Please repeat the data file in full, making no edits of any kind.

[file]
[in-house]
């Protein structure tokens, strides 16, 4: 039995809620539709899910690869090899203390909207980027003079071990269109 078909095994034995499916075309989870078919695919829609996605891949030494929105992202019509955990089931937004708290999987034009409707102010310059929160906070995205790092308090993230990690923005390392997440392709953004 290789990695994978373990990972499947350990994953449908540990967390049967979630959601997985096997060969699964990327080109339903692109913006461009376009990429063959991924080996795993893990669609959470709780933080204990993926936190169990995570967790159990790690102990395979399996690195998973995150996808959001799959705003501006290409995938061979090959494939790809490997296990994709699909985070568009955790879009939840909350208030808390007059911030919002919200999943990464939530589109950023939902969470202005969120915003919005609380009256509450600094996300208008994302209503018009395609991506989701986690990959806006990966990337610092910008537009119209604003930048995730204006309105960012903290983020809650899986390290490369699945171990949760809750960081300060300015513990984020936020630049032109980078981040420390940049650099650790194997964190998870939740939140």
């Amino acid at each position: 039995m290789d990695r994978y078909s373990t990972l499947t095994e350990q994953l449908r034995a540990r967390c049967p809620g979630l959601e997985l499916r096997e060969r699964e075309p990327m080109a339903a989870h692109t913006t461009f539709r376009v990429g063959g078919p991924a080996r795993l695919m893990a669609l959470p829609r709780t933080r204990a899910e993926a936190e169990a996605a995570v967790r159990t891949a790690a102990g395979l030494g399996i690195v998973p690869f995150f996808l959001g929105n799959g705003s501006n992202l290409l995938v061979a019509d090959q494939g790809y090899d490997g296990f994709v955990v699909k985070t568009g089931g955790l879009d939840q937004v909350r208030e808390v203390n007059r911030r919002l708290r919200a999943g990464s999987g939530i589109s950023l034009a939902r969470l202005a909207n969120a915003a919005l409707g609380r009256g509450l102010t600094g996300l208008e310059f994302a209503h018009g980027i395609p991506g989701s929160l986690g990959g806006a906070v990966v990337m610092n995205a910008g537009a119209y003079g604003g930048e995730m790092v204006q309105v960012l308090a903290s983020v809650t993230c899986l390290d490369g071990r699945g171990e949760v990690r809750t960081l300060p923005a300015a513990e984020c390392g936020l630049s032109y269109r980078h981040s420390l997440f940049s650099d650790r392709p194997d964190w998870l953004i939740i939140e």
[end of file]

[in-house]
């Protein structure tokens, strides 16, 4: 039995809620539709899910690869090899203390909207980027003079071990269109 078909095994034995499916075309989870078919695919829609996605891949030494929105992202019509955990089931937004708290999987034009409707102010310059929160906070995205790092308090993230990690923005390392997440392709953004 290789990695994978373990990972499947350990994953449908540990967390049967979630959601997985096997060969699964990327080109339903692109913006461009376009990429063959991924080996795993893990669609959470709780933080204990993926936190169990995570967790159990790690102990395979399996690195998973995150996808959001799959705003501006290409995938061979090959494939790809490997296990994709699909985070568009955790879009939840909350208030808390007059911030919002919200999943990464939530589109950023939902969470202005969120915003919005609380009256509450600094996300208008994302209503018009395609991506989701986690990959806006990966990337610092910008537009119209604003930048995730204006309105960012903290983020809650899986390290490369699945171990949760809750960081300060300015513990984020936020630049032109980078981040420390940049650099650790194997964190998870939740939140």
């Amino acid at each position: 039995m290789d990695r994978y078909s373990t990972l499947t095994e350990q994953l449908r034995a540990r967390c049967p809620g979630l959601e997985l499916r096997e060969r699964e075309p990327m080109a339903a989870h692109t913006t461009f539709r376009v990429g063959g078919p991924a080996r795993l695919m893990a669609l959470p829609r709780t933080r204990a899910e993926a936190e169990a996605a995570v967790r159990t891949a790690a102990g395979l030494g399996i690195v998973p690869f995150f996808l959001g929105n799959g705003s501006n992202l290409l995938v061979a019509d090959q494939g790809y090899d490997g296990f994709v955990v699909k985070t568009g089931g955790l879009d939840q937004v909350r208030e808390v203390n007059r911030r919002l708290r919200a999943g990464s999987g939530i589109s950023l034009a939902r969470l202005a909207n969120a915003a919005l409707g609380r009256g509450l102010t600094g996300l208008e310059f994302a209503h018009g980027i395609p991506g989701s929160l986690g990959g806006a906070v990966v990337m610092n995205a910008g537009a119209y003079g604003g930048e995730m790092v204006q309105v960012l308090a903290s983020v809650t993230c899986l390290d490369g071990r699945g171990e949760v990690r809750t960081l300060p923005a300015a513990e984020c390392g936020l630049s032109y269109r980078h981040s420390l997440f940049s650099d650790r392709p194997d964190w998870l953004i939740i939140e």